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Contact: Frank D. LoMonte, executive director(703) 807-1904 / email@example.com
A coalition of nonprofit advocates supporting a positive school learning climate joined Monday in urging a New York court to declare unconstitutional a statute that makes “cyberbullying” a crime punishable by a year in jail.
In a brief filed Monday with the New York Court of Appeals, the Student Press Law Center and four other advocacy organizations argue that, in the absence of proof that educational intervention will not work just as effectively, states and counties may not criminalize “taunting” and other acts of online bullying.
“Online cruelty can only be addressed by intensive educational programming, starting with the earliest grades, in which students learn empathy, dispute resolution skills, and the ethics of responsible publishing,” said attorney Frank D. LoMonte, executive director of the SPLC. “Criminalizing speech that listeners find ‘annoying’ runs the real risk of subjecting student bloggers and commentators to intimidating criminal investigations just for upsetting their readers. We’ve already seen the disastrous consequences when police are unleashed in schools with ‘zero tolerance’ authority to arrest people for harmless, misunderstood jokes. Expanding that authority to the Internet will ruin many more young lives than it will benefit.”
Signing the brief along with the SPLC were the National School Climate Center, Advocates for Children, Empire State Pride Agenda, and the Robert F. Kennedy Center for Justice & Human Rights. The brief was prepared by attorneys Dennis P. Orr and Cindy P. Abramson with the New York office of Morrison & Forester LLP, one of the world’s largest law firms with more than 1,000 attorneys worldwide.
The underlying case involves a 15-year-old Albany County high school student, Marquan Mackey-Meggs, who admitted setting up a Facebook group in which he made crude, disparaging sexual remarks about classmates. Charged with a criminal violation, Mackey-Meggs agreed to plead guilty and accept probation rather than face jail time, with the understanding that he could still challenge the statute as unconstitutional. Monday’s friend-of-the-court brief supports that constitutional challenge.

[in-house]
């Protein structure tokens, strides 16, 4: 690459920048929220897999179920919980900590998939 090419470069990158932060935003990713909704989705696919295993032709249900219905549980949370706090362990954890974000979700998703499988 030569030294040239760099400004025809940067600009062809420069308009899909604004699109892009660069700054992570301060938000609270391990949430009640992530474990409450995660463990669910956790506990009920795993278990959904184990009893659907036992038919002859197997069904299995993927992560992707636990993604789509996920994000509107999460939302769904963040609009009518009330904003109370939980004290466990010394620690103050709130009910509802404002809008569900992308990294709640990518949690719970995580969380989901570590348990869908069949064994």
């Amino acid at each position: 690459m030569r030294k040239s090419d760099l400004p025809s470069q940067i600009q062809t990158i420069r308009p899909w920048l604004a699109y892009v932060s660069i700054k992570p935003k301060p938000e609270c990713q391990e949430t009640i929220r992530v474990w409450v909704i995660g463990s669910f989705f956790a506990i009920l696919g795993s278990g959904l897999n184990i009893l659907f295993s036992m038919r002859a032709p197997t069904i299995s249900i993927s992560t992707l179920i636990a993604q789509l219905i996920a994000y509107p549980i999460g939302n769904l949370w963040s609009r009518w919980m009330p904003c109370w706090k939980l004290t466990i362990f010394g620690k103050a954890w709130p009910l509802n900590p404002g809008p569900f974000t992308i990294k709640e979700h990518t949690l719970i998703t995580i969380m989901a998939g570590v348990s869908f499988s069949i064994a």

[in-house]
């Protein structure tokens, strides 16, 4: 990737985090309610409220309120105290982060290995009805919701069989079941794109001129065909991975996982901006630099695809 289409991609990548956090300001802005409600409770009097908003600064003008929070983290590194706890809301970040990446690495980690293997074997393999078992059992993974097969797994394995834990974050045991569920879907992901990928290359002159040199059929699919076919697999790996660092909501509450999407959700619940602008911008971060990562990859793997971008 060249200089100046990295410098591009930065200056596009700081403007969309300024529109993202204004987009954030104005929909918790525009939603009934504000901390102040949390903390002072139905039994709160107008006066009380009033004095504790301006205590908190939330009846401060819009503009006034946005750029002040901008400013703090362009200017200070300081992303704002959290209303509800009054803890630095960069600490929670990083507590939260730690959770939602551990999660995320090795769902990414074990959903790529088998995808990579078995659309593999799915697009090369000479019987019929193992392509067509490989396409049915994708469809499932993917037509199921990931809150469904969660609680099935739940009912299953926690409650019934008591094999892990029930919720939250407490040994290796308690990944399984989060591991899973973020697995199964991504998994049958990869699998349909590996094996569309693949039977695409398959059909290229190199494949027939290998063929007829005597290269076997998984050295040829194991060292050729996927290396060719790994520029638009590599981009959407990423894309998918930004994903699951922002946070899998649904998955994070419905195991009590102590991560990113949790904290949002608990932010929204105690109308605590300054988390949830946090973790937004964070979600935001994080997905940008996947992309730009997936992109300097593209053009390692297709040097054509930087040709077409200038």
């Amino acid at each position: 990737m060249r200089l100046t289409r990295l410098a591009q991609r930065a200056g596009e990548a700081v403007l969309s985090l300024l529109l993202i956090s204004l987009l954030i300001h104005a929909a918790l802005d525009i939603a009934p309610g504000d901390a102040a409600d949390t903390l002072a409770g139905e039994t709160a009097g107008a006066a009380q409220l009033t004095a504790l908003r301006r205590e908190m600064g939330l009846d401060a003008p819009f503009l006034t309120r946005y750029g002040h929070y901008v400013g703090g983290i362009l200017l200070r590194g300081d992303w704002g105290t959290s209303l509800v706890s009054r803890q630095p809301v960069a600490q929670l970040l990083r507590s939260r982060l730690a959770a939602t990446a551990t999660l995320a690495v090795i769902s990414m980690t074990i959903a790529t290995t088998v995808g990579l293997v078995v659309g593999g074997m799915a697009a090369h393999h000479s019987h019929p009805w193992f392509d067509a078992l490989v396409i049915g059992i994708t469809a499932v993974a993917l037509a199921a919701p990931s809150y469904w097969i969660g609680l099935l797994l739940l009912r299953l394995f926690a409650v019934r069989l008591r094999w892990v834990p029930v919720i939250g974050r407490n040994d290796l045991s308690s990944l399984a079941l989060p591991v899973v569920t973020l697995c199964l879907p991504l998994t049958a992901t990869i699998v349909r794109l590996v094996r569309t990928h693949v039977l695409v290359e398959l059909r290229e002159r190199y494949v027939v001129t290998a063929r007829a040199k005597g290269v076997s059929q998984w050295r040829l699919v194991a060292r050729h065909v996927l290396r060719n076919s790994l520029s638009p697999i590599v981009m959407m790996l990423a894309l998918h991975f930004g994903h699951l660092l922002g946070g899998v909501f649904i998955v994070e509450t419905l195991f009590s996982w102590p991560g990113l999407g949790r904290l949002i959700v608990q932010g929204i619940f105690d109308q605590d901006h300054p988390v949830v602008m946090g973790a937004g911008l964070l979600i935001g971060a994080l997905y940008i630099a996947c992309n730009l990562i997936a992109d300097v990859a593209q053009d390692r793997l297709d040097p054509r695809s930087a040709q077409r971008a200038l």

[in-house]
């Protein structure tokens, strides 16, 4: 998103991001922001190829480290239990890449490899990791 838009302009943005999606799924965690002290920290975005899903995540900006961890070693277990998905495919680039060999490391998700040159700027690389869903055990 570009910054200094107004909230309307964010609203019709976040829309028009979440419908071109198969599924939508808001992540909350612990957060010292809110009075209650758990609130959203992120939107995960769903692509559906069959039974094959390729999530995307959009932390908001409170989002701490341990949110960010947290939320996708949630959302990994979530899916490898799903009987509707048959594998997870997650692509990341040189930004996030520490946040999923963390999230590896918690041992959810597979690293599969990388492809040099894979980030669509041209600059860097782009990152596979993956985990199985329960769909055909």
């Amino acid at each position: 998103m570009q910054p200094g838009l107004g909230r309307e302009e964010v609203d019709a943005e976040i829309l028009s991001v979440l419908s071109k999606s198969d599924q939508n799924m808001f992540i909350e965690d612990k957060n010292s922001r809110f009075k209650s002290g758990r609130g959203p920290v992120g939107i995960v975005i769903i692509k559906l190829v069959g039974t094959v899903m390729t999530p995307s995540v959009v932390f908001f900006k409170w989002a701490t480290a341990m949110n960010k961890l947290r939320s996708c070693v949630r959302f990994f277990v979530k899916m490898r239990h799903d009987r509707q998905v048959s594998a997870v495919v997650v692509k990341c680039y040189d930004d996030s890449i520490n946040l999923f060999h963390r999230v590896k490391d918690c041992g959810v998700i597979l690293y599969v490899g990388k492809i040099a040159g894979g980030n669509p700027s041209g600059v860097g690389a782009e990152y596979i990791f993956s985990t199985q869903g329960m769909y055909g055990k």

Monday’s brief argues that the 2012 Albany County cyberbullying statute under which Mackey-Meggs was charged violates the First Amendment because it does not represent the least speech-restrictive method of responding to the government’s concern with online cruelty. When a government agency imposes penalties on the content of speech, the First Amendment requires that the restrictions be narrowly tailored and punish no more speech than necessary to achieve a compelling government objective.
Citing research that demonstrates a high rate of out-of-school discipline actually creates a less safe and harmonious school climate, the brief argues: “By expanding zero-tolerance policies, which are proven not to work, to the next level of criminalizing students, not only is nothing being done to effectively deal with the problem, but the school environment is made worse for the remaining students.”
The brief points out that criminalization can deter students and teachers from reporting harassment, since the consequences are so drastic: “When the severity of consequences is greatly disproportional to the severity of an incident, it can discourage reporting by students and encourage inaction and dismissal by teachers and school officials, who lack ability to address cyber-bullying outside the bounds of the law.”
LoMonte noted that the statute essentially makes it a crime to defame someone – behavior that normally is dealt with through the civil justice system – but without any of the constitutional safeguards that would accompany a civil defamation claim. “In New York, it is literally easier to arrest and convict a teenager for defamation and send him to jail than it is to win a money judgment against him in a lawsuit,” LoMonte said. “That can’t possibly be right, and if New York is intent on jailing kids for making unkind remarks about each other on Facebook, the state first must satisfy the heavy burden of showing that no less-drastic response would be effective.”
The brief notes that many promising educational programs, including those offered through the National School Climate Center, can be more effective than criminal prosecution without removing students from the classroom for extended periods, which runs contrary to New York’s publicly stated goal of improving student retention. The impact of criminal cyberbullying statutes is likely to fall disproportionately on students of color like Mackey-Meggs, the brief argues, further exacerbating the “school-to-prison pipeline” that derails thousands of students’ educational careers each year.
Since 1974, the Student Press Law Center has been devoted to educating high school and college journalists about their rights to gather information and share ideas. The SPLC advocates for a comprehensive national curriculum to teach all young people to consume and create content ethically and responsibly. The Center provides free information and educational materials for student journalists and their teachers on a wide variety of legal topics on its website at www.splc.org.